by Tom Tanton, E&E Legal Director of Science and Technology Assessment
As appearing in the Investor’s Business Daily
California Gov. Jerry Brown has hailed the Golden State as a model to be followed when United Nations climate negotiators convene in Paris this year.
If my experience working for the California Energy Commission taught me anything, it’s that the California way is more a cautionary tale than a model for the world.
In 2006, California aimed to make a splash when it passed AB 32, its landmark energy law requiring greenhouse gas reductions to 1990 levels by 2020. The centerpieces of the plan are an energy mandate forcing utilities to purchase one-third of their electricity from unreliable renewable sources, and a costly and convoluted carbon cap-and-trade system.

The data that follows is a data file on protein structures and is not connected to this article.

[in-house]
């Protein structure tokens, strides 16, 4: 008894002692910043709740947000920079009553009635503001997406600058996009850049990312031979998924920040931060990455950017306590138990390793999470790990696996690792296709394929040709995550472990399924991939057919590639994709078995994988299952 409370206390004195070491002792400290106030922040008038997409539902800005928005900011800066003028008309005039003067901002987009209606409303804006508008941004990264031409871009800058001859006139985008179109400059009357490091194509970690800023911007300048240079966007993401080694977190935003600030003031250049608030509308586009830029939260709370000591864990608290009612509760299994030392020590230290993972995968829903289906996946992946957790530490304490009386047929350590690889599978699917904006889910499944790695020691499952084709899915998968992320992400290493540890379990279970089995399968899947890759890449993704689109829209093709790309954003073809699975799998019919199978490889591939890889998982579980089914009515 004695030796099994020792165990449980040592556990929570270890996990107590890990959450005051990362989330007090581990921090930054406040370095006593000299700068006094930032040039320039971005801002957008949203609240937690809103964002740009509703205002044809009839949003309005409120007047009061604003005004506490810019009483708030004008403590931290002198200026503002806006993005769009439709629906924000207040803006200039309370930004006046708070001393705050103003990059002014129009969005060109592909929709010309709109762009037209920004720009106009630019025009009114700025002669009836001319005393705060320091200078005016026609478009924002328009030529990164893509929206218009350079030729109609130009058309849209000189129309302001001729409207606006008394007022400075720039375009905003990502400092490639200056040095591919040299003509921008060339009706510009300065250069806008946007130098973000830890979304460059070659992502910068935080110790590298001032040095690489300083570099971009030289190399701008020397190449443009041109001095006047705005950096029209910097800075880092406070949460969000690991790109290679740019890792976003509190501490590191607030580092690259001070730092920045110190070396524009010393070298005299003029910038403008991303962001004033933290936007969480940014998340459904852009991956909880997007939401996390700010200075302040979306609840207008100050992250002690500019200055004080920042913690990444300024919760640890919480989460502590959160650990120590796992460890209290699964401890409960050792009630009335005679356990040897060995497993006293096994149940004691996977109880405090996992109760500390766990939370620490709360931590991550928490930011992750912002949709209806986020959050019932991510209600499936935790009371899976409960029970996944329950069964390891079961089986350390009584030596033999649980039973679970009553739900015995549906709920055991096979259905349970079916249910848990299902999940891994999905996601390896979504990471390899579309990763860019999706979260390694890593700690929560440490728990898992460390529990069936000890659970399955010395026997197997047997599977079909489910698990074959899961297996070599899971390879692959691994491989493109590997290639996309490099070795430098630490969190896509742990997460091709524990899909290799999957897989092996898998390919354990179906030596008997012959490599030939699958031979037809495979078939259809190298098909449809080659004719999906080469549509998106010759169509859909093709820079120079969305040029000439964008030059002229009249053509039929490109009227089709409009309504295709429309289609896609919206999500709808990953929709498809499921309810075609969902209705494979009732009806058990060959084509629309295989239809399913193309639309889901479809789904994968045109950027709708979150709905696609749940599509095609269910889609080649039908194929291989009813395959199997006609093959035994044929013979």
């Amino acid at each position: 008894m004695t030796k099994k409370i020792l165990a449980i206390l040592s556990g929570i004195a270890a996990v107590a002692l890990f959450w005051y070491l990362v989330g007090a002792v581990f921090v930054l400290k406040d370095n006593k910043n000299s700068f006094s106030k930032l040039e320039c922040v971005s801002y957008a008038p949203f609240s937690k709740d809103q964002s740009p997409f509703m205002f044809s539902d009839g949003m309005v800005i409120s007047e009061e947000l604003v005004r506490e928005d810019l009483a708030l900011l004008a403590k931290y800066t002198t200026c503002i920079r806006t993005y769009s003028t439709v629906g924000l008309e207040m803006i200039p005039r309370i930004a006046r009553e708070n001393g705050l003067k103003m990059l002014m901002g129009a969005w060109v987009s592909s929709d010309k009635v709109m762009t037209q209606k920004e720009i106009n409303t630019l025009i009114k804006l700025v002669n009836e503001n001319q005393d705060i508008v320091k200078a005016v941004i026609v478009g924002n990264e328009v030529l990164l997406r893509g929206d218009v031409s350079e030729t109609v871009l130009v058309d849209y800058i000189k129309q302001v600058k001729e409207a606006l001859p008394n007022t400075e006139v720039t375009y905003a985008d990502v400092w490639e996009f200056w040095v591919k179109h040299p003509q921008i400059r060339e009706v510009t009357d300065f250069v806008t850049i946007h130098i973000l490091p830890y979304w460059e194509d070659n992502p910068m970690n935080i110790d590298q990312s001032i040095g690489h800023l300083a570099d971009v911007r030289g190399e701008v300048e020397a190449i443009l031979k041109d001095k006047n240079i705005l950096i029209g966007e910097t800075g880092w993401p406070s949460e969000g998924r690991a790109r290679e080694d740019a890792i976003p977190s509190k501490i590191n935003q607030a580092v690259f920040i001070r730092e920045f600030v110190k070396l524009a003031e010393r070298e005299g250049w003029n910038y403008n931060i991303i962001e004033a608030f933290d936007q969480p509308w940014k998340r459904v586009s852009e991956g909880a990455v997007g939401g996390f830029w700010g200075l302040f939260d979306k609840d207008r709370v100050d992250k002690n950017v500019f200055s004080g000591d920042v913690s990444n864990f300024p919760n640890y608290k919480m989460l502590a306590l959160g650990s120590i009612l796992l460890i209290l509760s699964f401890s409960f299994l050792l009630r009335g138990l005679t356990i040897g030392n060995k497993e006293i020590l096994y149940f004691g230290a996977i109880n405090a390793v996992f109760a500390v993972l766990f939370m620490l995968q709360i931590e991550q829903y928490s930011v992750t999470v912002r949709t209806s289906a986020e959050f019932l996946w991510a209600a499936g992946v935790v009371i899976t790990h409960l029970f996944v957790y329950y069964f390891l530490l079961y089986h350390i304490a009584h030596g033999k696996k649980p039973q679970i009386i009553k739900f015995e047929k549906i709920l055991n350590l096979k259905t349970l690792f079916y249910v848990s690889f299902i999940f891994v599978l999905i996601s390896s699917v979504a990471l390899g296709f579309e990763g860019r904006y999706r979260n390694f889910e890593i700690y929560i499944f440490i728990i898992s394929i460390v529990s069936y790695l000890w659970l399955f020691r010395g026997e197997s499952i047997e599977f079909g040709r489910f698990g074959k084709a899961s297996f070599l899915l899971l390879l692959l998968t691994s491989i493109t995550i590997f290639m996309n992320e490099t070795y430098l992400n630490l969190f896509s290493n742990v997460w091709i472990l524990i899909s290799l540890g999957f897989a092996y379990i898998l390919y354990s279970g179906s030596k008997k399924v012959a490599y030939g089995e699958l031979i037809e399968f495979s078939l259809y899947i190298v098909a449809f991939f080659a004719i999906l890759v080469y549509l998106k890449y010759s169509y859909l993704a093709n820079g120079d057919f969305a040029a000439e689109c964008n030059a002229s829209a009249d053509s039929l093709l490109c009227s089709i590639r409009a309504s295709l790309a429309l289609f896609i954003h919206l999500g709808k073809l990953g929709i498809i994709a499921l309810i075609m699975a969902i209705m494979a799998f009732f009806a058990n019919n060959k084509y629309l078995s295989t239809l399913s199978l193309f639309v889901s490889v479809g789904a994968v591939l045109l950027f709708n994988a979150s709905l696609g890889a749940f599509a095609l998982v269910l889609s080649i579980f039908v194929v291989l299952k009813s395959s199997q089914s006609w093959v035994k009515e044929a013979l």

Instead of environmental gains, the plan resulted in lost prosperity for residents in the form of soaring electricity, gasoline prices and joblessness, all among the highest in the nation. Higher prices and stagnant employment have led to, on a cost-of-living basis, California’s poverty rate being much worse than the rest of the country.